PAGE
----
That, of course, does not indemnify him against the charge of racism. But there’s an enormous volume of material on the matter, and if you’re queasy about taking David Troedson’s exhaustive defenses seriously because he’s white, consider this:
James Brown (who, alone among non-family members, was given a private viewing at Elvis’ wake): “I wasn’t just a fan, I was his brother. … I love him, and I hope to see him in heaven. There’ll never be another like that soul brother.”
Muhammad Ali: “Elvis was my close personal friend. … I don’t admire nobody, but Elvis Presley was the sweetest, most humble, nicest man you’d want to know.”
Ernest Withers: “Elvis was a great man and did more for civil rights than people know. To call him a racist is an insult to us all.”
Countless other African Americans echoed these sentiments, including Fats Domino, Jackie Wilson, Rufus Thomas, Roy Hamilton, Little Richard, Jim Brown, Mahalia Jackson, Barbara McNair, and B.B. King. The two Memphis African-American newspapers of that era, the Memphis World and the Tri-State Defender, referred to him as “a race man,” a term usually reserved for people like Jackie Robinson and the Rev. Martin Luther King Jr. who were willing to stand up for civil rights.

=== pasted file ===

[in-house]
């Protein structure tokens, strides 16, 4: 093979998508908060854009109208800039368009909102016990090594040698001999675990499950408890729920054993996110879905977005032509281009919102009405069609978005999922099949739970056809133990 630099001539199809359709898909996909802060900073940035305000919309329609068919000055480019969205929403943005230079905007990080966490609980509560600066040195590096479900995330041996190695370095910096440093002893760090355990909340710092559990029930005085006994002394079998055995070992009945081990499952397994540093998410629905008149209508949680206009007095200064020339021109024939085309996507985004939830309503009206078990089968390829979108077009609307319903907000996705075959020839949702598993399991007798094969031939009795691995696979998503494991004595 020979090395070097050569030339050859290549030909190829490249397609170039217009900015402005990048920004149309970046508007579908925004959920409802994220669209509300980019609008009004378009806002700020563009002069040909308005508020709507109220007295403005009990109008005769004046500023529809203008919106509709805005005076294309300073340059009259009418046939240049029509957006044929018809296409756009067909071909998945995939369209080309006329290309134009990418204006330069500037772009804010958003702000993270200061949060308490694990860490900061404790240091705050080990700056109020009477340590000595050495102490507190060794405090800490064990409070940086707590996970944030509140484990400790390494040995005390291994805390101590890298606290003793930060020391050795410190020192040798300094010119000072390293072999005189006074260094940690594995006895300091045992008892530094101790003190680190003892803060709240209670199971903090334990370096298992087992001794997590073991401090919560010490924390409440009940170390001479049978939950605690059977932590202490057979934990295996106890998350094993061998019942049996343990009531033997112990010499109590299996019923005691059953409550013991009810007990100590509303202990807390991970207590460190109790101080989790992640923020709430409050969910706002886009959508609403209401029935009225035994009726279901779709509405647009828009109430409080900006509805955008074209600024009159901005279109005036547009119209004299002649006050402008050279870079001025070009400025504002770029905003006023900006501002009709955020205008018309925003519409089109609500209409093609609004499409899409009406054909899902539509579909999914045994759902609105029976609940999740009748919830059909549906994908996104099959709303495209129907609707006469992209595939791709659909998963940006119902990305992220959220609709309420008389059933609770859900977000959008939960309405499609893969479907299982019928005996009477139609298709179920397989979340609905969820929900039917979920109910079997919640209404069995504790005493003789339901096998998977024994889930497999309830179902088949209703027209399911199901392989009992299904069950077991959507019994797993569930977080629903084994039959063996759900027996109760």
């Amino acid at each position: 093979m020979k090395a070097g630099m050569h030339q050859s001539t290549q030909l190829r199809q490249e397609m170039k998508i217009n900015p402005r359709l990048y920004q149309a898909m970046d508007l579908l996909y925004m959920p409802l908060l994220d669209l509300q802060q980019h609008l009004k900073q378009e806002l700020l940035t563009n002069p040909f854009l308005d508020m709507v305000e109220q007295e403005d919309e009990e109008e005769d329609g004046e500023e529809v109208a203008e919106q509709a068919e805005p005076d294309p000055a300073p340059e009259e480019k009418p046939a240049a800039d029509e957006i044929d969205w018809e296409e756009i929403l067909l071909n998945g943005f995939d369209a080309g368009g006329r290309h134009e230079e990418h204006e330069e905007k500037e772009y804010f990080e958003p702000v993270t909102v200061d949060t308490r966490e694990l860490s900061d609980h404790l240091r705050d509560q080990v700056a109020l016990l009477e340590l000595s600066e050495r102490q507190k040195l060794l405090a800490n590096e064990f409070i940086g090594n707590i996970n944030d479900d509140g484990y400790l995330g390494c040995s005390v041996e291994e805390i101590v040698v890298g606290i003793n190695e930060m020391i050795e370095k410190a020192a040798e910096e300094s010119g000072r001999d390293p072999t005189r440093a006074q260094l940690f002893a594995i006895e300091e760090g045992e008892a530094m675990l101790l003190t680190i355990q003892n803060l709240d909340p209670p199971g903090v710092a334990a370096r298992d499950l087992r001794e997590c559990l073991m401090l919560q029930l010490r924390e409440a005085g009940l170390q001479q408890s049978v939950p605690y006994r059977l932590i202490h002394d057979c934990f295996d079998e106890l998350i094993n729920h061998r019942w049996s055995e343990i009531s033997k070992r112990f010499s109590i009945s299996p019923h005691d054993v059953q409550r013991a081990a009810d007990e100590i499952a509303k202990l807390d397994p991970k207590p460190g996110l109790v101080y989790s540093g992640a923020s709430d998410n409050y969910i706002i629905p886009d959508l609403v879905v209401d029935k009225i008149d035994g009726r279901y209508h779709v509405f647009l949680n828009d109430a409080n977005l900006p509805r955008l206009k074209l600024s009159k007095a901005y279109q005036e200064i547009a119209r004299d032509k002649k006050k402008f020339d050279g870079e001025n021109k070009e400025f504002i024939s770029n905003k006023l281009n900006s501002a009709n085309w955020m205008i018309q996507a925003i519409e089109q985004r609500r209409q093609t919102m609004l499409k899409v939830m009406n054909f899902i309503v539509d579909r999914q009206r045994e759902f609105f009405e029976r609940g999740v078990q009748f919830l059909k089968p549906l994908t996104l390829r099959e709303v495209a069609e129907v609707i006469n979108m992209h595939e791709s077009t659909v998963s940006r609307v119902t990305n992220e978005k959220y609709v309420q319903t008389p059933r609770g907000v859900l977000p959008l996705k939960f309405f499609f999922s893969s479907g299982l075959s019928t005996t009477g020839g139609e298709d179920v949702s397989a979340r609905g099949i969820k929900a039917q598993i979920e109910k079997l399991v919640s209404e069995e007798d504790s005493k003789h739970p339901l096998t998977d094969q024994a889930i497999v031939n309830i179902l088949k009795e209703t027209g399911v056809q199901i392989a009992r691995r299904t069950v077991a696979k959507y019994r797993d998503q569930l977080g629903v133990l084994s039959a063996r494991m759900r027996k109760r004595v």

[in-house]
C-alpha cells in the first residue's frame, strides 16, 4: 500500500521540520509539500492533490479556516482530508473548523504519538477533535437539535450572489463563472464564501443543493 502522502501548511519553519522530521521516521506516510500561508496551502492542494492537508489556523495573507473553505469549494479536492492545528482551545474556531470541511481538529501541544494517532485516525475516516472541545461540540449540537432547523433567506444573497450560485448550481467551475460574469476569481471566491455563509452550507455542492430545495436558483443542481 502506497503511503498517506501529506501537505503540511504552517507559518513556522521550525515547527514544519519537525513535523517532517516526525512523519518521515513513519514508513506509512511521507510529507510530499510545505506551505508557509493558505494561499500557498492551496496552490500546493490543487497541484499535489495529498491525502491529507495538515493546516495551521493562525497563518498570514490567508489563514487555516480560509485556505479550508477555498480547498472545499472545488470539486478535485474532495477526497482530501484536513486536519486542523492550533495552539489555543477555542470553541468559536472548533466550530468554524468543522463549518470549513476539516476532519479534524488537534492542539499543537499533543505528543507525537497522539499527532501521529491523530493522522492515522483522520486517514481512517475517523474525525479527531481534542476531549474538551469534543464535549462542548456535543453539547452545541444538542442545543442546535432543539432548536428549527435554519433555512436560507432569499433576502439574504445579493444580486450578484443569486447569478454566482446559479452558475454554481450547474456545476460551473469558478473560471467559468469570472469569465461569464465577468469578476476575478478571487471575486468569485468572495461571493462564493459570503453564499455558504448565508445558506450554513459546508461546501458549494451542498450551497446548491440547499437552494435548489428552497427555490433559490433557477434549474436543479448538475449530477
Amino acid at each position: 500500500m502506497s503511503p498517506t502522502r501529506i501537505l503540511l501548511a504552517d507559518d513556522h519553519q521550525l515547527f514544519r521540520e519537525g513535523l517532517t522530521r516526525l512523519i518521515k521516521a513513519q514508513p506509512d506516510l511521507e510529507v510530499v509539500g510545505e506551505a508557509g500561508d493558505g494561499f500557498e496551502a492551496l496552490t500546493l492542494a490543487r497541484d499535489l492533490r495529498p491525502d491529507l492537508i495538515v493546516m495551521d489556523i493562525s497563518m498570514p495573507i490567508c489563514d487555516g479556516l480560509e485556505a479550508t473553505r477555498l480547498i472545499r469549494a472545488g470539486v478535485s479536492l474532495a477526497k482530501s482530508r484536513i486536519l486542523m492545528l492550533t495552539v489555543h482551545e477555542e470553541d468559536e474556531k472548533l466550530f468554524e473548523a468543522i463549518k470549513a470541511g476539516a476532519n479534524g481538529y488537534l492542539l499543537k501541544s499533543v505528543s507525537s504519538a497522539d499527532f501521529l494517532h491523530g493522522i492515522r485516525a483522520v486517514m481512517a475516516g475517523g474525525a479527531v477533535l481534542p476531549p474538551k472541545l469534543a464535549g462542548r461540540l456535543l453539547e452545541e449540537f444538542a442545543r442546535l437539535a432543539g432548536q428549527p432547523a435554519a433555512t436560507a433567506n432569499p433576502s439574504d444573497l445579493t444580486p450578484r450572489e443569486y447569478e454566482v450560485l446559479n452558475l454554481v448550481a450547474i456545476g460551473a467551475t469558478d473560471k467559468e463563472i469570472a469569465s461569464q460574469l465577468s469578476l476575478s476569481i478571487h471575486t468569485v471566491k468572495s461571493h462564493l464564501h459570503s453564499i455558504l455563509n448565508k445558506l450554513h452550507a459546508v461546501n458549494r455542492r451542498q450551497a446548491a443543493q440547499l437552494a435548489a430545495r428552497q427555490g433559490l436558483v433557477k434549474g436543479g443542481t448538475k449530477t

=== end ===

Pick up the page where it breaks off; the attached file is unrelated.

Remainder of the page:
None of which, I accept, is going to close the case on race and Elvis for those who can’t ignore the issue of appropriation. That seems to be a fairer charge, at least if you can somehow ignore the obviously white —sorry, but here the word is actually useful — hillbilly element in his vocal style. (Was that an appropriation?)
Once again, the best rebuttals are offered by African Americans:
Jackie Wilson: “A lot of people have accused Elvis of stealing the black man’s music, when in fact, almost every black solo entertainer copied his stage mannerisms from Elvis.”
Chuck Berry: “Describe Elvis Presley? He was the greatest who ever was, or is, or will ever be.”
Eddie Murphy: “That’s my idol, Elvis Presley. … He’s the greatest entertainer that ever lived.”
Little Richard: “He opened the door for black music. … Elvis was an integrator. Elvis was a blessing.”
And from fellow Memphis musicians:
Al Green: “Elvis had an influence on everybody with his musical approach. He broke the ice for all of us.”
Isaac Hayes: “Elvis was due the respect he had … no sour grapes … Elvis was the man.”
Rufus Thomas (who regularly played Elvis records on his WDIA radio show): “Well, a lot of people said Elvis stole our music. … The black man, white man, has got no music of their own. Music belongs to the universe.”